When we were visiting Taiwan, I found myself incredibly car-sick. I’m not sure what it was… I think a combination of jet lag, being really hungry, and being stuck in a car that was swerving side to side constantly while stopping and going abruptly (*cough* Uncle’s driving *cough*). Well, after being stuck in the car for 4 hours, on winding roads, partially in rush hour traffic… we finally arrived at the Raohe Street Night Market in Taipei. I stumbled out of the car, barely able to walk… my nauseated stomach churning… and we began to walk through the market. Boom! The smell of stinky tofu hit me, and I thought I was going to pass out. Motion sickness + strong smells = NOT a good combination!
We left the night market to find an air conditioned place to sit down so I could recover. After walking a few blocks, my father-in-law motioned us inside an empty Dim Sum restaurant. My husband tells me (in English) that we are going to order some food and tea so that I can sit there in the air-conditioning, and let my stomach calm down. Empty restaurant, so food must not be that good, right? WRONG! The food started to come… Shrimp Har Gow, Pork Siu Mai, Fried taro balls… and some type of steamed custard bun that I had never had before. My husband ate all of them, and ordered more! Finally I was starting to feel better, and the second round of custard buns came out to the table, hot and fresh. I bit into one… and OMG. Probably the most delicious custard I have ever tasted in my life… sweet with a hint of saltiness (similar to the amazing salty-sweet combination of salted caramel) and the custard oozing like lava out of the steamed bao. Words can not express how that bun made my horrible day 100% better!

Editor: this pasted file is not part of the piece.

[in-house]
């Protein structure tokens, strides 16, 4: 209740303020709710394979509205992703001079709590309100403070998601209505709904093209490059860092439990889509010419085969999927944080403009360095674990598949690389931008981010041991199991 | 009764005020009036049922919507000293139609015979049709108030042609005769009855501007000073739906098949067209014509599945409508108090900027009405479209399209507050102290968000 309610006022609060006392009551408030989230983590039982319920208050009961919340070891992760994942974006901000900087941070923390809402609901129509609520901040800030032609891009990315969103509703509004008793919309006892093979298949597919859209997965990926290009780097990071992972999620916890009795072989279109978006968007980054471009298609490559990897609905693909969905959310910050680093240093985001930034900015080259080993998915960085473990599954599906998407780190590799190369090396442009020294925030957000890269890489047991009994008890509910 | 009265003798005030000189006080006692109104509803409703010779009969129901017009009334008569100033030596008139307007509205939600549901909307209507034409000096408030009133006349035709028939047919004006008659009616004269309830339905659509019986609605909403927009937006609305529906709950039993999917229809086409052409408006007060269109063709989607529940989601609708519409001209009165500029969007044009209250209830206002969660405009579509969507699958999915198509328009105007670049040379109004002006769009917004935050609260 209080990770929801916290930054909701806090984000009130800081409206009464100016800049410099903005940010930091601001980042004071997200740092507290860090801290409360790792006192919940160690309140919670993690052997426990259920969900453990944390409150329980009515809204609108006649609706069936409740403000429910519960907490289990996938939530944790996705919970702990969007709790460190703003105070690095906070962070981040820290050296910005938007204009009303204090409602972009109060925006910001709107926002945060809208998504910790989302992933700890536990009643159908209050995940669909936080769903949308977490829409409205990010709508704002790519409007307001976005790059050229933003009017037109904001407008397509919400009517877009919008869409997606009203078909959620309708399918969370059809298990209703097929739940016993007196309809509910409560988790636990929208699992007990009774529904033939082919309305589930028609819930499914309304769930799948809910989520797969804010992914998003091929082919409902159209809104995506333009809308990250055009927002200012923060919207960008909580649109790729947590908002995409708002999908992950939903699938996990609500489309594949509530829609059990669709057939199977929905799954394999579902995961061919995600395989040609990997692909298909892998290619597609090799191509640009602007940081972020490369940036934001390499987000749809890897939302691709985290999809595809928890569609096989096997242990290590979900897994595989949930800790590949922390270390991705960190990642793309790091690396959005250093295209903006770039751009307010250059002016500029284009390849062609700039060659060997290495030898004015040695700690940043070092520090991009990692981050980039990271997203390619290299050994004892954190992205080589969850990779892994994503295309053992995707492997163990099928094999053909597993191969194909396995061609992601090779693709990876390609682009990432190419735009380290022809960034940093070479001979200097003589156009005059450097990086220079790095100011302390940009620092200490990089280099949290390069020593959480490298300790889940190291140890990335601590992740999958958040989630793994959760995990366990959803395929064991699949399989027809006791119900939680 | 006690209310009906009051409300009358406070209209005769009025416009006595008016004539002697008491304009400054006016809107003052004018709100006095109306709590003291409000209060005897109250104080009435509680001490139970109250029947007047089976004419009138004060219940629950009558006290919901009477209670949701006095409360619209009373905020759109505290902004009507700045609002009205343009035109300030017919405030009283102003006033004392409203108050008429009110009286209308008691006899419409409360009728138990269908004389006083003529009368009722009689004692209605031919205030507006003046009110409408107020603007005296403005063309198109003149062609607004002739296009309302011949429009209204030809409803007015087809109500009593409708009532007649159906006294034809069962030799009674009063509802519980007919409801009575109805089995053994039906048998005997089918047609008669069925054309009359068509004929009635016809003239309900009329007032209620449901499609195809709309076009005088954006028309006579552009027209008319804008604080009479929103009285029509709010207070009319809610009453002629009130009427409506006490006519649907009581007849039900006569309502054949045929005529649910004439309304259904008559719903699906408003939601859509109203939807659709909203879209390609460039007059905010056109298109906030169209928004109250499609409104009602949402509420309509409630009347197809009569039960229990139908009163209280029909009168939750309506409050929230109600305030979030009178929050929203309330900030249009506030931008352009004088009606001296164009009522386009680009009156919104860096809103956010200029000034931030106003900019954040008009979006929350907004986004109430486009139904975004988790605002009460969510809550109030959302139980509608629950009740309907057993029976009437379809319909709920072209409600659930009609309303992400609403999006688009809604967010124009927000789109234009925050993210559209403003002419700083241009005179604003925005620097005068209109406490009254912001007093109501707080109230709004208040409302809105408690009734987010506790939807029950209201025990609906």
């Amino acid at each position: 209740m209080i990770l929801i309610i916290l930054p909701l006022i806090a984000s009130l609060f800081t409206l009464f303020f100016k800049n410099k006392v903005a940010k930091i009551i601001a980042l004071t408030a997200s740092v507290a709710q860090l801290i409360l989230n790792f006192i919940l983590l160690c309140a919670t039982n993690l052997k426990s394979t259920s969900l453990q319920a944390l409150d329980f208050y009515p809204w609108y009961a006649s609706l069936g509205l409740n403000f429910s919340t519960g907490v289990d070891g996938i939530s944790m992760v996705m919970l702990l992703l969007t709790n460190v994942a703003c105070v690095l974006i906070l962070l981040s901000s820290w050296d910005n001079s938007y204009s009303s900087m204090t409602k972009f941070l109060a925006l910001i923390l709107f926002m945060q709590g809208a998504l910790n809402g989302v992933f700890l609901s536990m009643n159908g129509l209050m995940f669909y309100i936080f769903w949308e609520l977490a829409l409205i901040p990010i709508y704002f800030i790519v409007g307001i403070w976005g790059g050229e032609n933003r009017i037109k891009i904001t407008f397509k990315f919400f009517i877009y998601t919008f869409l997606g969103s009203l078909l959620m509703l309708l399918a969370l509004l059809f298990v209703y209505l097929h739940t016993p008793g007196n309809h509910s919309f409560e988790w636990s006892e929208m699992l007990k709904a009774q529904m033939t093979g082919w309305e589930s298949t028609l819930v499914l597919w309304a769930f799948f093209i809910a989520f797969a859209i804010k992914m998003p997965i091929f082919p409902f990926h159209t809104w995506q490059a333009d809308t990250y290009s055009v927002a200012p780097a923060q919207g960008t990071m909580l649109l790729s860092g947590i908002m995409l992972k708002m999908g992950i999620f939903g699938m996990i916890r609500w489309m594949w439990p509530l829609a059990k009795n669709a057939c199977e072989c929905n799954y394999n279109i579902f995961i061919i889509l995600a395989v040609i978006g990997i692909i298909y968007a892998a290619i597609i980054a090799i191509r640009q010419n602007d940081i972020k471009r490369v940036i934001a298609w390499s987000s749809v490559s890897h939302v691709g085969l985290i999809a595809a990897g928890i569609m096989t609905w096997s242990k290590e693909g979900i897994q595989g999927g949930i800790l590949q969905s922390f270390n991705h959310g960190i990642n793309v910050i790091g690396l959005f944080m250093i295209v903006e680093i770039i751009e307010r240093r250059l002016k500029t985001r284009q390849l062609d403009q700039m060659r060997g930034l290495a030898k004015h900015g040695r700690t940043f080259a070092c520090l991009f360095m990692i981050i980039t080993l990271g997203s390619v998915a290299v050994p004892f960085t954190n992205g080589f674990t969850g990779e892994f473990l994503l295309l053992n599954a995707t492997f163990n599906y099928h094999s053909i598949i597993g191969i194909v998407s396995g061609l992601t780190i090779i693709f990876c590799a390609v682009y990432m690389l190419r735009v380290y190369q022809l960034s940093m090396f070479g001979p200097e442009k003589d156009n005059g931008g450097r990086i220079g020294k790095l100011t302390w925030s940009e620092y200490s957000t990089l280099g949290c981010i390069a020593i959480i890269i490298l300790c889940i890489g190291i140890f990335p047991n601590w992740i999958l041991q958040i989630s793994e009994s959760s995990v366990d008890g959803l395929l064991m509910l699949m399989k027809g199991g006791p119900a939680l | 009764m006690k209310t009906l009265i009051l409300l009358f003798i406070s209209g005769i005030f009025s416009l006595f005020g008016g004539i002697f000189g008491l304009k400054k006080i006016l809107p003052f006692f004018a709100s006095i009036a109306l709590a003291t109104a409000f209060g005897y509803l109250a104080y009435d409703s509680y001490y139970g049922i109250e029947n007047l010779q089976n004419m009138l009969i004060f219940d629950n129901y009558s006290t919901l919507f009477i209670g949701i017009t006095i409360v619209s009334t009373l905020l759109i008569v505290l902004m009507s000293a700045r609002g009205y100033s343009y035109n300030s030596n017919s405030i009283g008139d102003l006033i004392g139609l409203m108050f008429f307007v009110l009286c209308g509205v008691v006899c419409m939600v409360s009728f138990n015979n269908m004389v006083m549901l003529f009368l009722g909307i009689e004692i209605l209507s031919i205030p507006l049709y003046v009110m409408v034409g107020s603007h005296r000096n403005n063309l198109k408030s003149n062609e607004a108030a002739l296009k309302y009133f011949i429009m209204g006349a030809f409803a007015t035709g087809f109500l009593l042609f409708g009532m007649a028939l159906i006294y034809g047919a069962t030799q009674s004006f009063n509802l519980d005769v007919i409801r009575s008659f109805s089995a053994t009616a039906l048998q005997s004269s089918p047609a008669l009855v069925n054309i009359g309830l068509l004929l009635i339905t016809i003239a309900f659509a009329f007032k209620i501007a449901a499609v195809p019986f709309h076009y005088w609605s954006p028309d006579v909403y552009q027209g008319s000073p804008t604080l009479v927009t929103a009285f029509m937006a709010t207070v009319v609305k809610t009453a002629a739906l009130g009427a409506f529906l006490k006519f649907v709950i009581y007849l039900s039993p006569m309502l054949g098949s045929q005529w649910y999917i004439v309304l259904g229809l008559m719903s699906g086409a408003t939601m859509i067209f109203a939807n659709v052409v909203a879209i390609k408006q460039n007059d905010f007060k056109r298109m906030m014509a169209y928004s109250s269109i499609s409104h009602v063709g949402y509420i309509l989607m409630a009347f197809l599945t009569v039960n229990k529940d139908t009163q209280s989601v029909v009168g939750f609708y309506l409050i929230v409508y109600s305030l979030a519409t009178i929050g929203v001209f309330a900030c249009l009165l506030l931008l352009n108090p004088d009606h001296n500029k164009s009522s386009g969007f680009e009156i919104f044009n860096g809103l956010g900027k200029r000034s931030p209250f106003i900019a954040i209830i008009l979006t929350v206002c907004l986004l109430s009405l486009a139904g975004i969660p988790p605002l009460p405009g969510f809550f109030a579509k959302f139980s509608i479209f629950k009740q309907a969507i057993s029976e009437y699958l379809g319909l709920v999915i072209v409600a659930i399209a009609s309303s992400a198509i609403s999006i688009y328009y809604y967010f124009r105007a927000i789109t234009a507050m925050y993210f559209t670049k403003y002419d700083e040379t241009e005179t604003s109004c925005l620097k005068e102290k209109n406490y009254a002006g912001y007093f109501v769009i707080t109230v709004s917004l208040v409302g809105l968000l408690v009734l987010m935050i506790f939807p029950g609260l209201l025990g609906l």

So of course, figuring out how to make these buns became my latest mission! But first, I needed salted duck eggs – I didn’t have any! So I did the next best thing, and began the process of making my own salted eggs, with chicken eggs… but it would be another 30-40 days before those would be ready. (Try my Homemade Salted Egg Recipe!) Luckily, my friend was headed up to Orange County to go grocery shopping, and she picked up some salted duck eggs for me. (Now normally, I don’t like salted eggs. My husband LOVES salted egg yolk in moon cakes… but I don’t. But trust me – this custard is different – even a salted egg hater like me can’t get enough!)
Since my first few attempts, I have made these buns several times – perfecting the recipe as I go – and I didn’t find much of a difference in the custard between my store-bought salted duck eggs and my homemade salted chicken eggs. One of the most important tricks is to freeze the egg custard portions solid before wrapping in dough and steaming. I cannot emphasize this enough. If you do not use frozen custard, the custard will cook to a gummy thick custard consistency (instead of being molten lava like custard), and it will explode out of the bao – you will have a mess. (Unfortunately, I know this from experience. Lol.)
You can buy instant nonfat dry milk powder in the baking aisle of your regular supermarket. It doesn’t need to be nonfat – but that’s what I had, so that’s what I used. Custard powder is a little bit harder to come by in the USA. You can buy Birds Custard Powder online… I actually found Clabber Girl Custard Powder at the 99 cent only store (go figure… I guess it’s unpopular?). If you have an international or British Market near you, they usually have custard powder. It comes in a can, about the same size of a baking powder can. (But if all else fails, I think instant vanilla pudding powder might work out as a substitute.)